What Ingredients Go into the Best Senior Horse Feed?

The Best Senior Horse Feed: What’s (in) the Scoop?

The grass is greening up, which is good news for senior horses. Fresh grass is more comfortable to chew and digest than hay, so if your older horse lost weight over the winter, he might be on his way to gaining it back. To ensure he gets all the nutrition he needs, though, you may also want to consider a senior horse feed.

Formulating the Best Senior Horse Feeds

The best senior horse feeds take the digestion issues and nutritional needs of an older horse into consideration, helping seniors maximize their nutritional intake.

A Senior Horse’s Ability to Chew

One common issue for senior horses is the ability to chew. For many, this ability declines either because of weakened teeth or a loss of molars. When this occurs, the horse isn’t able to grind forage into small enough pieces for the enzymes and microbes in his digestive tract to do their job and extract the necessary nutrients. Therefore, many of the best senior horse feeds are formulated with a higher level of nutrients, like vitamins and minerals.

The Digestive Tract in a Senior Horse

In addition, a senior horse’s digestive tract may not be as effective as it used to be. One issue is the intestinal lining; as its effectiveness diminishes, it becomes harder and harder for nutrients to pass into the bloodstream. Another issue is the decreased production of the enzyme that digests starch. If too much-undigested starch makes its way to the hindgut, it gets fermented, increasing acidity in the hindgut and possibly leading to laminitis and/or colic. Still, another reason is parasitic damage in the digestive tract, which leads to problems digesting protein.

To combat the declining effectiveness of the digestive tract, many of the best senior horse feeds have a lot of digestible fiber from ingredients like beet pulp, soybean hulls, and/or alfalfa hay. This makes it easier for the digestive system to break it down and get both the nutrients and calories needed. Typically, the fiber percentage in the best senior horse feeds is at least 12%.

Quality Protein for Senior Horses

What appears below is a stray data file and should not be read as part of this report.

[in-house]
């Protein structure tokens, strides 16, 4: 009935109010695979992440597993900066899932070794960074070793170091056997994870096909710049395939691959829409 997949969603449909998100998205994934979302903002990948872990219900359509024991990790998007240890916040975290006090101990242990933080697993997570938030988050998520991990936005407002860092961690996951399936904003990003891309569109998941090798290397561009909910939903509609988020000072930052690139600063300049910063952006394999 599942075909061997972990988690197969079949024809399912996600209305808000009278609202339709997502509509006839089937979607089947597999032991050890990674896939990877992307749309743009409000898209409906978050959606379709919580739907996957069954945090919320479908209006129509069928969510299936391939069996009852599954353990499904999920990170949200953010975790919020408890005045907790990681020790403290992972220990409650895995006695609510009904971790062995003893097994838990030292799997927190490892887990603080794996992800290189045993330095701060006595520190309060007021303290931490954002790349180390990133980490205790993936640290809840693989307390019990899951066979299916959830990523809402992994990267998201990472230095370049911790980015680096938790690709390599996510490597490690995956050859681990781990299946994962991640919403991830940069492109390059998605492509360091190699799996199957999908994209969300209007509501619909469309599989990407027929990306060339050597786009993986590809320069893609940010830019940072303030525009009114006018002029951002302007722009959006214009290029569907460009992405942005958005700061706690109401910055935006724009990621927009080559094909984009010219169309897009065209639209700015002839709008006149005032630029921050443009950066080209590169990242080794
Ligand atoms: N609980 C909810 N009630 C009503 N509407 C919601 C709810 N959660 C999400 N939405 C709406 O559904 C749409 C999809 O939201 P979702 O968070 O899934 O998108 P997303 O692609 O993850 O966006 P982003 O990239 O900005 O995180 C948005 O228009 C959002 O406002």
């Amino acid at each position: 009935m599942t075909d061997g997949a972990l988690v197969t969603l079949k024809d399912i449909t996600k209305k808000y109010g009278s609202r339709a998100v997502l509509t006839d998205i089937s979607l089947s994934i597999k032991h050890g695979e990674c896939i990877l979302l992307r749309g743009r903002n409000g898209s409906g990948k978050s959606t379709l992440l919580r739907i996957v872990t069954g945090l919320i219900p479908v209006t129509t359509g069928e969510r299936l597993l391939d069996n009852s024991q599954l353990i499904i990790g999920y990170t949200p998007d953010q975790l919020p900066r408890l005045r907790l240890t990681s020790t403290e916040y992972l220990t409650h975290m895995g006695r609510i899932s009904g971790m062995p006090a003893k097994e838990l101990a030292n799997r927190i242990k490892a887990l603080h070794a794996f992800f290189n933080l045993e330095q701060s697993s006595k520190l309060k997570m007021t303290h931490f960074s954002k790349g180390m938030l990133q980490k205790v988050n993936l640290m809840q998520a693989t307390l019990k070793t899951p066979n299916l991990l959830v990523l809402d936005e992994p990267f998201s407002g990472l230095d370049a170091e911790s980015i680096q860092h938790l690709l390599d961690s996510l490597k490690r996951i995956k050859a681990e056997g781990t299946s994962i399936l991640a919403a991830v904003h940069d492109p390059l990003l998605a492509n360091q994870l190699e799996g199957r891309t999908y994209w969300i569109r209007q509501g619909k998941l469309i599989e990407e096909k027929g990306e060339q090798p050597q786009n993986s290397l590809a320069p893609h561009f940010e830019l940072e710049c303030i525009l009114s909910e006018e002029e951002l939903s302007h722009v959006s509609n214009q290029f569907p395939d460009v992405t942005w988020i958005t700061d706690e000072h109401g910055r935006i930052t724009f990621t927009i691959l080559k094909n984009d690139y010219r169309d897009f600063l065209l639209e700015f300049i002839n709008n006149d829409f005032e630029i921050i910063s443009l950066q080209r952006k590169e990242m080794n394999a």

Protein is vital for body functions of all horses, and seniors are no exception. If a senior horse doesn’t take in enough protein through his diet, his body will begin to break down muscle tissue to provide the needed protein. That’s why the best senior horse feeds tend to be formulated with somewhere between 12 and 16% protein, from a high-quality source like soybean meal.

Fat Content in Senior Horse Feeds

As mentioned earlier, many senior horses lose weight in the winter and gain it back in the spring and summer. However, even access to fresh grass isn’t always enough to keep weight on an older horse. Therefore, many of the best senior horse feeds have a higher fat content, which provides additional calories and helps a senior horse put on or maintain weight.

Distinguished Feed for Senior Horses

Last year, we introduced Distinguished. It’s made with optimum levels of soluble fibers from sources like beet pulp, soy hulls, and premium chopped hay and provides significantly more calories than a conventional sweet feed.

In addition, Distinguished is formulated with Stamm 30 for added protein, vitamins, and minerals; it also boasts a boost in antioxidants.

Overall, its nutrition profile includes:
14% protein
10% fat
19% fiber

Are you wondering if Distinguished might be the best senior horse feed for your horse’s nutritional program? Give us a call, 859-255-7602; we’d be happy to talk about whether it suits your horse’s needs.

Frank the Tank, a bay quarter horse standing in front of a fenceline.

Meet Frank the Tank!

His story is actually minimally known, but he has been fed Hallway at just about every farm he has existed on, and there have been many. I used him to pony yearlings at Hinkle Farms, he babysat weanlings at Alastar, and he now babysits the polo ponies at Mt Brilliant! We guess he is roughly 31 years old, and still looks like a copper penny every summer!